Take your soft plastics to redcycle bins in the supermarkets, since I have been doing this I hardly have anything for my rubbish bin. I also started putting brown paper type wrapping in to my compost to cut back on the recycle bin because it might not get recycled ,we have a huge problem in Australia and the Government has to support businesses which are ready to recycle our waste but have no funds to start because of the costs involved, would create a lot of work.

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  • Not much waste here as we try to use every thing in our day to day lives. I am looking forward to WA having the collectables here though the increase in the prices is not something I am looking forward to, just have to make sure all are placed in for the cash back.

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  • I don’t have a lot of waste – we only buy what we will eat and try to live within our means. Our recycling bin is usually half full and that with my neighbours papers, as too is my landfill bin. But my greenwaste bin is usually full with clippings from my yard.

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  • We have recyclig, waste and garden bins. Then we keep 3 plastic tubs for the different recycling types too.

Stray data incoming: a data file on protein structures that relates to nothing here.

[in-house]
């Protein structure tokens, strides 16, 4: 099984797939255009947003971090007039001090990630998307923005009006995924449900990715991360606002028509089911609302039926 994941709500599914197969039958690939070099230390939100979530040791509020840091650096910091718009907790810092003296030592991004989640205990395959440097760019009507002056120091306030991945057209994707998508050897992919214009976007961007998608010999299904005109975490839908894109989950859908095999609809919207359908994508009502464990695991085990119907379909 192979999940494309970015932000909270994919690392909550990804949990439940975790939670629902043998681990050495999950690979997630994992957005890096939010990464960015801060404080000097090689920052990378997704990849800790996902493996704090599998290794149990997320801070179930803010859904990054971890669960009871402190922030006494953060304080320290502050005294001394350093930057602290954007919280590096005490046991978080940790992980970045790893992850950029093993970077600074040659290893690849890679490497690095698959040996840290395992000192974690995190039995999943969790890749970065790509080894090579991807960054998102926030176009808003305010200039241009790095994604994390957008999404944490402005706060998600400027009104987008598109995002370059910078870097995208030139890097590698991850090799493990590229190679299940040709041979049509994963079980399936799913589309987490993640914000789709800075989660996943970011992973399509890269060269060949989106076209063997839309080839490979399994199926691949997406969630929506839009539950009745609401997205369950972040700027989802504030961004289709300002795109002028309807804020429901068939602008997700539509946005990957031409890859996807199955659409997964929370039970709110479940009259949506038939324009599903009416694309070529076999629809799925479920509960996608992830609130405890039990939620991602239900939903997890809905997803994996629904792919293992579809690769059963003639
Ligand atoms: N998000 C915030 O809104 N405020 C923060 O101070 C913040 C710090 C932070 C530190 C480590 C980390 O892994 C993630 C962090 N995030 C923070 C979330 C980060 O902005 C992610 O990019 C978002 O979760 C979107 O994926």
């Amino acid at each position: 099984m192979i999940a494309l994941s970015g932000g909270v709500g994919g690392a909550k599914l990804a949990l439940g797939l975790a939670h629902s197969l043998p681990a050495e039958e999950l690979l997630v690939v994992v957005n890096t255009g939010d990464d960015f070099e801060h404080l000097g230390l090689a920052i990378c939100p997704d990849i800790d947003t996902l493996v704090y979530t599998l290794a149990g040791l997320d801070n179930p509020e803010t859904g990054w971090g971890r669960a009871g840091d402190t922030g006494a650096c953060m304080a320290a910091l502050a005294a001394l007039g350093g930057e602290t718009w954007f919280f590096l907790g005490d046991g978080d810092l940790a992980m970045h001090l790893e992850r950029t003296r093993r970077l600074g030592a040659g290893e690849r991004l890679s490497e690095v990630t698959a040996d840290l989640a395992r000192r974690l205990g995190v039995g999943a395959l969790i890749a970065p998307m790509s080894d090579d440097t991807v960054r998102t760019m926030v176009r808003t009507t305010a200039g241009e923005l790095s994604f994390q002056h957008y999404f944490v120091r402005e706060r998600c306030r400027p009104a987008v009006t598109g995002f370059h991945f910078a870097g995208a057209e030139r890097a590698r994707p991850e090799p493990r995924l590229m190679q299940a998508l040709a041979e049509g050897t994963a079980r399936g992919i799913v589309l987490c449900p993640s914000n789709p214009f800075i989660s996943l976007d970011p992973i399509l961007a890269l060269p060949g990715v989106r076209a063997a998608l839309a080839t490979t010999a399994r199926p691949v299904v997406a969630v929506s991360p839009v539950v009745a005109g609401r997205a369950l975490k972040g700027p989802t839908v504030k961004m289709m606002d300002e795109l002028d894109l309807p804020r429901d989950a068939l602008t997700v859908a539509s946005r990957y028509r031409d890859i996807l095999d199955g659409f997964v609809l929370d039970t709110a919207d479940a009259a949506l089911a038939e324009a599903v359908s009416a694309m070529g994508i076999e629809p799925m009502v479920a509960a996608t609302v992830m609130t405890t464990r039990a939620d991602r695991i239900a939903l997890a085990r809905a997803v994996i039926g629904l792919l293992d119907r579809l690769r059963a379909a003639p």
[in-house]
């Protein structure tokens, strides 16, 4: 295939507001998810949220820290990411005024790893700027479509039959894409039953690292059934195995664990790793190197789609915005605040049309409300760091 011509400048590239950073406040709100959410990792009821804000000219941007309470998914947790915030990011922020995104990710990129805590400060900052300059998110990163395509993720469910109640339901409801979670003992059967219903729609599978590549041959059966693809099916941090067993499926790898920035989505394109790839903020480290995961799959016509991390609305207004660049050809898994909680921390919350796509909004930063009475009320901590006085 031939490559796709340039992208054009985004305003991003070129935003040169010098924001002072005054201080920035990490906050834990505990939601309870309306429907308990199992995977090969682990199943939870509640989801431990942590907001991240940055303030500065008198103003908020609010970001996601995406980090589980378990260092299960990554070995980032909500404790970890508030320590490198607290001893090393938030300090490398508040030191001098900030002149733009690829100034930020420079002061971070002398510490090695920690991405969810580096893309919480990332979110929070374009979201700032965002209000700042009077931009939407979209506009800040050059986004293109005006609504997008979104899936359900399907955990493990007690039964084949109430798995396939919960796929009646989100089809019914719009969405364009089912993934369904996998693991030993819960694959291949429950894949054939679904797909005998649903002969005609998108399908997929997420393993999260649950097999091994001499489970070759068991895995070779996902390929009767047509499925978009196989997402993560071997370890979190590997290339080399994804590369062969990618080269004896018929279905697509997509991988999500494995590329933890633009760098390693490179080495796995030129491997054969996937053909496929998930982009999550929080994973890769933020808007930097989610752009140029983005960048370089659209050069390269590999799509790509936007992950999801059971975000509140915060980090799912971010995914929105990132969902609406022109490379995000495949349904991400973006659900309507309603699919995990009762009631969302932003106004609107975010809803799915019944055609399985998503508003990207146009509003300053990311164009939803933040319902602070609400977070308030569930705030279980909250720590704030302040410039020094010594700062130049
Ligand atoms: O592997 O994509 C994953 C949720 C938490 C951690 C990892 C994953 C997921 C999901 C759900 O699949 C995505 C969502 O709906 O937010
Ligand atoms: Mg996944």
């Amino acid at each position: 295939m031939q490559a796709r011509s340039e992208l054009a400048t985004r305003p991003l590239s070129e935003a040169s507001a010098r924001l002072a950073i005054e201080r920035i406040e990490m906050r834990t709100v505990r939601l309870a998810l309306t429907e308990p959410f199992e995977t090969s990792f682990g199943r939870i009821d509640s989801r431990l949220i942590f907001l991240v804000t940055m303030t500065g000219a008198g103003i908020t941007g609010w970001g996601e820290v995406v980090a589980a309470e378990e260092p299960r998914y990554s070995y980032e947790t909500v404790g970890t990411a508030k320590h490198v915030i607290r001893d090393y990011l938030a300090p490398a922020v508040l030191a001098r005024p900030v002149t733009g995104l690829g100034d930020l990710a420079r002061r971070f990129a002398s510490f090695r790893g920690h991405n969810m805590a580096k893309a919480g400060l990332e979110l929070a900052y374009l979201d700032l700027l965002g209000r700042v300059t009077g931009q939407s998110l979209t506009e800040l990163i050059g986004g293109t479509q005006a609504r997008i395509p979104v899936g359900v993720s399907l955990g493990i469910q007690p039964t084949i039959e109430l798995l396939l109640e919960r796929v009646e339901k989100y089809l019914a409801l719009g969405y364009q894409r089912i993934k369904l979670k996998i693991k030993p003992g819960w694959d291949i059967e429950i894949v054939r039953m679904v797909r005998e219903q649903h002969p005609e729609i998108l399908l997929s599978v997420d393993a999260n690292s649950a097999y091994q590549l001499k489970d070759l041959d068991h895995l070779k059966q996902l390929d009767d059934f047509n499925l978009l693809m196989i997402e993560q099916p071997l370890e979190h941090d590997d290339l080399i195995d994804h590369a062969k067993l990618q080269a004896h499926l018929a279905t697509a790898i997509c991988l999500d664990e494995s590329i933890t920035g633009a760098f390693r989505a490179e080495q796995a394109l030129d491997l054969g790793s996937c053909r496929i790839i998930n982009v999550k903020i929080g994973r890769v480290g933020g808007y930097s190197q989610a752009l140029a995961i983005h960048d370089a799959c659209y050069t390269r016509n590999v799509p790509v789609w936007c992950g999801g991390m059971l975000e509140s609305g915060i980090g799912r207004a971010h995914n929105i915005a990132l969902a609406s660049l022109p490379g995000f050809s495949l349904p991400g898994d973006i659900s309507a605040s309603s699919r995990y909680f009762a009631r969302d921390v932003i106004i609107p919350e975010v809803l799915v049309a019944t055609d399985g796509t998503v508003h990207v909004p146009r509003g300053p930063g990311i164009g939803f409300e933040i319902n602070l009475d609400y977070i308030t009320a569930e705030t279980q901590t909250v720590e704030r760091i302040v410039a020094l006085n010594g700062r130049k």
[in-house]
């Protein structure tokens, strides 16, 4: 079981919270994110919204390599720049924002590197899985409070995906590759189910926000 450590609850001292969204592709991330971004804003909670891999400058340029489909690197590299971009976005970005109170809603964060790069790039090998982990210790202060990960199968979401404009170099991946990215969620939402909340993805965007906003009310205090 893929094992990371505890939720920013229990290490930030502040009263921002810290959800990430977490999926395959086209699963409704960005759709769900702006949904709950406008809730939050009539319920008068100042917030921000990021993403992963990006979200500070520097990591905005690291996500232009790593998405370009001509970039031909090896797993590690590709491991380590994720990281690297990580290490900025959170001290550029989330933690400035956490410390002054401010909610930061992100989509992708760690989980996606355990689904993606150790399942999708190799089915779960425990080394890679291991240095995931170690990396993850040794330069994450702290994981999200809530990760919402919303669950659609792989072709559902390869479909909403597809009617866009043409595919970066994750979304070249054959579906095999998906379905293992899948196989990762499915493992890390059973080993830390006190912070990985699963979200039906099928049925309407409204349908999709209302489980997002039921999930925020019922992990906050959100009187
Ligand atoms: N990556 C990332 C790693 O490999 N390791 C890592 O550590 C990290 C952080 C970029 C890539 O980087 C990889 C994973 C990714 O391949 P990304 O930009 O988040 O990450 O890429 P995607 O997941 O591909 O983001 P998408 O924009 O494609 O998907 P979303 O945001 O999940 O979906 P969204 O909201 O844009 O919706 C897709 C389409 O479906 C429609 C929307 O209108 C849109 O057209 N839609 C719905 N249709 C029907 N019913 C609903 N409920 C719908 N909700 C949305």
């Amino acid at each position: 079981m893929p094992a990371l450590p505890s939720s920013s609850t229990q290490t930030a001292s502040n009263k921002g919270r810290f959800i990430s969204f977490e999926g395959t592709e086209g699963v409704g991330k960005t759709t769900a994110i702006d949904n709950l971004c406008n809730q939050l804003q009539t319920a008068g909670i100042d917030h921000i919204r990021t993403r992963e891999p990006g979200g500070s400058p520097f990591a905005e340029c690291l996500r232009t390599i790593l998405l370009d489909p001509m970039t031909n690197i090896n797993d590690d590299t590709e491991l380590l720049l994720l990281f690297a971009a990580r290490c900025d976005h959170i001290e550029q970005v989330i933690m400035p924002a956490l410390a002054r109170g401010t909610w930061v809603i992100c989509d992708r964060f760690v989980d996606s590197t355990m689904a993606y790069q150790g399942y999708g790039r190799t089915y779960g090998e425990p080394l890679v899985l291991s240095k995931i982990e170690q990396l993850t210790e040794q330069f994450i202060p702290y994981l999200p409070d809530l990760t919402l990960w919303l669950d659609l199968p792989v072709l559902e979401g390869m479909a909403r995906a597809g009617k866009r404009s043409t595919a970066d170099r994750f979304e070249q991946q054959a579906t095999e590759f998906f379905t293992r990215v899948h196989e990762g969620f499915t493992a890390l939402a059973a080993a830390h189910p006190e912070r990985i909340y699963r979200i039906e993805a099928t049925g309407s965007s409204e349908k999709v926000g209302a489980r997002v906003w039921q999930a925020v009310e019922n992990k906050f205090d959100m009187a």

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  • We have a range of bins and use them effectively in the fight against waste.

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  • Yes, we have different containers for different types of garbage. One big container for recyclable paper, cans, glass. A small one for aluminium foil (I then make a big ball once I have enough and add it to the recycling bin) another small one for batteries, light bulbs and printer cartridges that I bring to the local library. Then I have the Bokashi bin for all the kitchen scraps. Another container for all the soft plastic that I regularly bring to Coles. And then a very small bin for the garbage that we can’t recycle any way.